Hopefully, the President’s House is set to open—much to the relief of the locals involved.
Photo by Jared Castaldi
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A decade’s worth of discussion, activism, advances and retreats could ease next month if the planned President’s House and Slave Memorial opens without any further hitches on Independence Mall in Philadelphia. The sparring has centered on properly recognizing the nine enslaved African-Americans who, history has since learned, George Washington brought from Mount Vernon after his election as president and kept in Philadelphia as he was helping define democratic freedom.
In response, the National Park Service and City of Philadelphia have come up with plans for a commemorative outdoor installation on the footprint of the President’s House, the “White House” from 1790 to 1800 while Philadelphia was the capital of the United States. Slave quarters for Washington’s stable hands were 5 feet from the entrance to the Liberty Bell—a symbol of the abolition movement.
Through architecture, landscaping, imagery and interpretive text, the installation intends to tell the story of the birth of a free nation in the shadows of indefensible slavery. But recognition of the dichotomy hasn’t come easily. The process has been complicated by special-interest groups, politicians, procedures, starts, stops and restarts—and by the thematic paradox itself.
A grand opening was originally scheduled for July, in conjunction with a pledge from President Barack Obama to visit the city to coincide with its celebration of Independence Day. It’s become an annual day of protest over the President’s House controversy, led by the Avenging the Ancestors Coalition and a splinter group, Generations Unlimited, at the Liberty Bell Pavilion.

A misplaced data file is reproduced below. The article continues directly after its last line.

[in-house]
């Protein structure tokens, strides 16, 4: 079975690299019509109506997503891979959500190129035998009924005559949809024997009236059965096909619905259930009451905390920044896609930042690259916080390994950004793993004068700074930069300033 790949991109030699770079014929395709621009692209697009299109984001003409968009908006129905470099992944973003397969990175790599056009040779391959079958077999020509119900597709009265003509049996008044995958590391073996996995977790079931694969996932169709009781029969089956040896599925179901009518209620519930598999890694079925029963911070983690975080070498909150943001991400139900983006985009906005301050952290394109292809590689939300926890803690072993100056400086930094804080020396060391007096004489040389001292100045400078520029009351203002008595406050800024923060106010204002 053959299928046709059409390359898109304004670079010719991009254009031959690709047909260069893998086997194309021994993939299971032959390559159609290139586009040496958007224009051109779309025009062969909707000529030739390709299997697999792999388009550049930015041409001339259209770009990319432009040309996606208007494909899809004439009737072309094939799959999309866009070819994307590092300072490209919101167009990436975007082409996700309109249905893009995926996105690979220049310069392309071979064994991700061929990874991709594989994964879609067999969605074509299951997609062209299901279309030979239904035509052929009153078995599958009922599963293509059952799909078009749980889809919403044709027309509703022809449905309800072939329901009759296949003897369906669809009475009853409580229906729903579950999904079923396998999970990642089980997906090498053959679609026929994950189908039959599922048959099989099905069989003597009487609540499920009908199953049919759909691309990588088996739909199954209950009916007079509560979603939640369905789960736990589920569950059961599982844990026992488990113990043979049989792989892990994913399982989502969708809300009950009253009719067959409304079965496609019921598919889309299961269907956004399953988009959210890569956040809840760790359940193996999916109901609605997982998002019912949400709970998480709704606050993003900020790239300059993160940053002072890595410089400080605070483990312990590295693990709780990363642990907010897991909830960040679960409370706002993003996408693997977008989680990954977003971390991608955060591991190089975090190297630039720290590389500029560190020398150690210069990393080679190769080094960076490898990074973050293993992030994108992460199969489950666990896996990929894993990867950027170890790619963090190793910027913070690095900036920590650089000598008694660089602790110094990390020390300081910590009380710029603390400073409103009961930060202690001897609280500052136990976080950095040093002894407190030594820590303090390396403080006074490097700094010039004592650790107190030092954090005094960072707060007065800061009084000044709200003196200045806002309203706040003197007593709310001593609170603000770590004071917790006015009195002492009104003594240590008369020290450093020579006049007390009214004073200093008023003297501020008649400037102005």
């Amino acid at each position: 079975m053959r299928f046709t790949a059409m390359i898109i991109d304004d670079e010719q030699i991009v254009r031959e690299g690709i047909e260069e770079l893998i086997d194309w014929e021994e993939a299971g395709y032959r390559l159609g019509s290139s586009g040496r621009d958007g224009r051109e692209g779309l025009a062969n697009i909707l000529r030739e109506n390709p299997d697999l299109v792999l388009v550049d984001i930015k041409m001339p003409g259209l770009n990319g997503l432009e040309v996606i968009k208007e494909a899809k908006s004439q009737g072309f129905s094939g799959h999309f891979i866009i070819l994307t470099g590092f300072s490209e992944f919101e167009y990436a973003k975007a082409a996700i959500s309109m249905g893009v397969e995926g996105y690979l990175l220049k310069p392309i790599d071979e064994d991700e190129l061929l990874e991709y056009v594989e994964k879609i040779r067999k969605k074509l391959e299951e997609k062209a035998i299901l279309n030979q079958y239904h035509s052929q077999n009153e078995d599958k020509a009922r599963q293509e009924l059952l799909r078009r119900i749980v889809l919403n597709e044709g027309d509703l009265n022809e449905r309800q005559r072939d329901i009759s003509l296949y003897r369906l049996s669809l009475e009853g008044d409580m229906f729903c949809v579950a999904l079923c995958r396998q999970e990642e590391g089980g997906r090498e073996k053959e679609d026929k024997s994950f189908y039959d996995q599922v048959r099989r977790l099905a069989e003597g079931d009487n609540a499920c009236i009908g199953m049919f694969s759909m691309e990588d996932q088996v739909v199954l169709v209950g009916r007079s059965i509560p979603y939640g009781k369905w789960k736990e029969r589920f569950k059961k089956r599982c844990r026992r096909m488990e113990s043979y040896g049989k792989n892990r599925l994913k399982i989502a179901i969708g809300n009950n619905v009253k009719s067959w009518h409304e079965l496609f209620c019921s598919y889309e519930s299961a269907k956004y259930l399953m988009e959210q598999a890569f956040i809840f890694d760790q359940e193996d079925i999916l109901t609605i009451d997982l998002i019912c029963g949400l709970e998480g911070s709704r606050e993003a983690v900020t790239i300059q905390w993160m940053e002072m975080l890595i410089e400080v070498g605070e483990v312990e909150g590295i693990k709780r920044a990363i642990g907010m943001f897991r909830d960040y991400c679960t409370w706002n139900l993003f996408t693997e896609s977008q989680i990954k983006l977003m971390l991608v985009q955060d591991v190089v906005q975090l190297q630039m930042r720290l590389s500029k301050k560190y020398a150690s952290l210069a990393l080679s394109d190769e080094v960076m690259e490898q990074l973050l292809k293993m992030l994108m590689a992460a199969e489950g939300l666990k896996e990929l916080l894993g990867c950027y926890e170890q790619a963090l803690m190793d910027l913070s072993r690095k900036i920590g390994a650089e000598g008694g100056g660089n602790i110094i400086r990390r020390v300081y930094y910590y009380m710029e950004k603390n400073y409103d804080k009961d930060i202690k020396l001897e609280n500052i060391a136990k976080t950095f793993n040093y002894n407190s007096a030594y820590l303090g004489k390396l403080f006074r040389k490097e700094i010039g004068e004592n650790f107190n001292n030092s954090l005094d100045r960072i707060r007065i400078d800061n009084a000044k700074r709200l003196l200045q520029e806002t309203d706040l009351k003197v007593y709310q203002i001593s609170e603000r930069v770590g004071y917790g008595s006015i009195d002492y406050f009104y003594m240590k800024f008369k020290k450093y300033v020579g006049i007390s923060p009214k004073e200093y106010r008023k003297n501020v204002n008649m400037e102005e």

“There will be a memorial,” says Saint Joseph’s University history professor Randall Miller, who has served with the Ad-Hoc Historians, essentially a lobbyist group that’s met separately, as needed, during the drawn-out project. Among other things, they sat down with the National Park Service and influenced the rewriting of the Liberty Bell script to reflect a “freedom-unfreedom” theme.
Whereas the ATAC has raised community awareness, Generations Unlimited—labeled “the real screamers” by one insider—has made the anger public. Calling the President’s House a “House of Horrors,” they want to see an open indictment of Washington.
“You could argue that all the groups are bringing the project forward into the public place because of the enormous civic engagement,” Miller says. “It’s contested and controversial, but it is certainly consequential. The project probably has consequences that are so important that we can’t even imagine them.”
Still, the main issue remains as obvious to Miller as it does to so many others. “Let’s be honest—race is at the core of it all,” he says. “African Americans are not represented at most of our country’s sacred national sites. This is the first time there’s a real opportunity for representation.”
Previously known as the Robert Morris House, the President’s House was Washington’s executive mansion from 1790 to 1797, and John Adams’ home base from 1797 to 1800. Its surviving walls were demolished to create Independence Mall on Nov. 1, 1951.
Decades later, the federal government decided to move the Liberty Bell from its current site to Sixth and Market streets—and subsequently honored the President’s House. In 2007, Kelly/Maiello, a black-owned Philadelphia design team, was selected as project architect, and archeology began.
The initial site dig proved more interesting than expected, with the discovery of a bow window built for Washington and a hidden servant’s passage. So then-mayor John Street pressed archeologists to (literally) dig deeper.